Medvedev presented with fake art

Russian President Dmitry Medvedev
It has emerged that two stolen paintings returned to Russia by the Moldovan president last week were fakes. The works were thought to have been taken illegally from the Hermitage Museum in St Petersburg in 2006. Now the gesture of goodwill has turned into

The paintings were intercepted when traders tried to sell them on the Moldavian black market. The dealers claimed both were stolen from the Hermitage and priced them at $US 250,000 apiece. Police detained the gang and seized the canvases.

Last week the works were given to Dmitry Medvedev by Moldovan President Vladimir Voronin at a bilateral meeting during the St. Peterburg international economic forum.

The paintings were sent for analysis, but art experts have ruled out their being by Vasily Polenov and Boris Ioganson.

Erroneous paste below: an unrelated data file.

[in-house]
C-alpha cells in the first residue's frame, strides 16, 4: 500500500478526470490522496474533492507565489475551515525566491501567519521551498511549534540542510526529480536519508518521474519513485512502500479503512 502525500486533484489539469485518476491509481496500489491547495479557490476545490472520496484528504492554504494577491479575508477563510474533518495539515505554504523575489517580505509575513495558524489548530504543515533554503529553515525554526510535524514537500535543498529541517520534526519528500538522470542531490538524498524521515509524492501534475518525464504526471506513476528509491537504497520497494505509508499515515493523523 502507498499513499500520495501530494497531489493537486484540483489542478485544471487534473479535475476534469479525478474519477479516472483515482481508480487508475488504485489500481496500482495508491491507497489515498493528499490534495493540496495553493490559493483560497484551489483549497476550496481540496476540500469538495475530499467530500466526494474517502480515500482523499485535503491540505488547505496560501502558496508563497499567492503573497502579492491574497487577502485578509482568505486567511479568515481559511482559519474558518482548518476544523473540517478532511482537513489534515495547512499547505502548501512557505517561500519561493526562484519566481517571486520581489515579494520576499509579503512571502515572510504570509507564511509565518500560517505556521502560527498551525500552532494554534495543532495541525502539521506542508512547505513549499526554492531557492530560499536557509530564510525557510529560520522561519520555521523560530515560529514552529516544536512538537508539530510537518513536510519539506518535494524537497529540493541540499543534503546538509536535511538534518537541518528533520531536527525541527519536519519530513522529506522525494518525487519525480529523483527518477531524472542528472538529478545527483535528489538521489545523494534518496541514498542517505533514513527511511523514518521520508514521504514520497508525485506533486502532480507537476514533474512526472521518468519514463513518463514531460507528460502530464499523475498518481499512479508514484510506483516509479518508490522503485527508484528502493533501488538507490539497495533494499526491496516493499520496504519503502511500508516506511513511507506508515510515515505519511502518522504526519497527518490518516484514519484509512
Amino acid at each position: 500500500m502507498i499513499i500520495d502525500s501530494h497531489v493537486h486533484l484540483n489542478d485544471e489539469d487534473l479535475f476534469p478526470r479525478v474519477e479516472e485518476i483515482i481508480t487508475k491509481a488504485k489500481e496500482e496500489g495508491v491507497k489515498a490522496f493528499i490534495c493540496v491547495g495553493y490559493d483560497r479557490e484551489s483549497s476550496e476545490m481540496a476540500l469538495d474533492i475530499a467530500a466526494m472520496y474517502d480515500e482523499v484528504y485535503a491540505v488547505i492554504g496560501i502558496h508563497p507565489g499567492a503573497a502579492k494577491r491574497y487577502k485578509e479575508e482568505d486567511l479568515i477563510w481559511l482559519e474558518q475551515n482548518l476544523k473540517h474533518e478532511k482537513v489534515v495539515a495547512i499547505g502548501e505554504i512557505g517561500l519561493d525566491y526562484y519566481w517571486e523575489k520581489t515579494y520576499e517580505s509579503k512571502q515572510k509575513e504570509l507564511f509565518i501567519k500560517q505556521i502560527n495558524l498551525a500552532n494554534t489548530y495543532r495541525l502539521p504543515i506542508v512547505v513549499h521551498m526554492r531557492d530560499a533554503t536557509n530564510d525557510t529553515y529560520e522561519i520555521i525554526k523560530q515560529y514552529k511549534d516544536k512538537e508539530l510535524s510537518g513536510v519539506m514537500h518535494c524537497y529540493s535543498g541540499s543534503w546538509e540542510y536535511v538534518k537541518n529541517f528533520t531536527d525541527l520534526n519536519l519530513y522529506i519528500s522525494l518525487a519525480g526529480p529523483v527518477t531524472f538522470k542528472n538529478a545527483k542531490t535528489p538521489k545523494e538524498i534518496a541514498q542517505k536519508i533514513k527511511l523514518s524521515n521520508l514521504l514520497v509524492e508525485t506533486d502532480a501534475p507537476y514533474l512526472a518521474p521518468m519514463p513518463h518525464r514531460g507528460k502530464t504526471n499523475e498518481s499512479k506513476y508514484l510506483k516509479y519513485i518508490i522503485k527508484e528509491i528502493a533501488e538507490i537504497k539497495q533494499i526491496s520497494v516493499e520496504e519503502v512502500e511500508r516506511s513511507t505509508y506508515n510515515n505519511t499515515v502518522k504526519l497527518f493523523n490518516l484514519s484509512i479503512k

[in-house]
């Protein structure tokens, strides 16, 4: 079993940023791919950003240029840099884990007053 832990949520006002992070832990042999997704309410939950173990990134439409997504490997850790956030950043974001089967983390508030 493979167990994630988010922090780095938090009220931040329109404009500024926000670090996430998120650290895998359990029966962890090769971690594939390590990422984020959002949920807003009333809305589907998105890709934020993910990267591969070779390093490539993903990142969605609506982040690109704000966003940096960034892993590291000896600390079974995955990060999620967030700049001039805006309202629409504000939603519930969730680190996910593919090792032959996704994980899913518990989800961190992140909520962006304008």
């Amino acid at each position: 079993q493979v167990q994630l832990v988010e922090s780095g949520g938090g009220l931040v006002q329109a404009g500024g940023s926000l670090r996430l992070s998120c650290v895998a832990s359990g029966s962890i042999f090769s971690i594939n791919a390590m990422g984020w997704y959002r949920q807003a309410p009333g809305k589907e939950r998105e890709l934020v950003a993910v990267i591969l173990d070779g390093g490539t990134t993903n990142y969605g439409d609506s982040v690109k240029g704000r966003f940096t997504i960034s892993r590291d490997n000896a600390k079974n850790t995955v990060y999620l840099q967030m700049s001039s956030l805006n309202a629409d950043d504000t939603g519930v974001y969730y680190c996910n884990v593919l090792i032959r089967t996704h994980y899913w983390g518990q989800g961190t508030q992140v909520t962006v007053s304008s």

The episode is a serious embarrassment for the politicians involved in the headline-grabbing handover.  

But in a peculiar way, the Hermitage’s reputation comes out of the whole mess enhanced, according to the news website

Embarrassing as it is, the news didn’t come as any surprise to art experts. The Hermitage hadn’t announced that any of its paintings were stolen in 2006.

Apparently the dealers tried to ‘beef up’ the price by claiming the works were stolen from the renowned Hermitage gallery.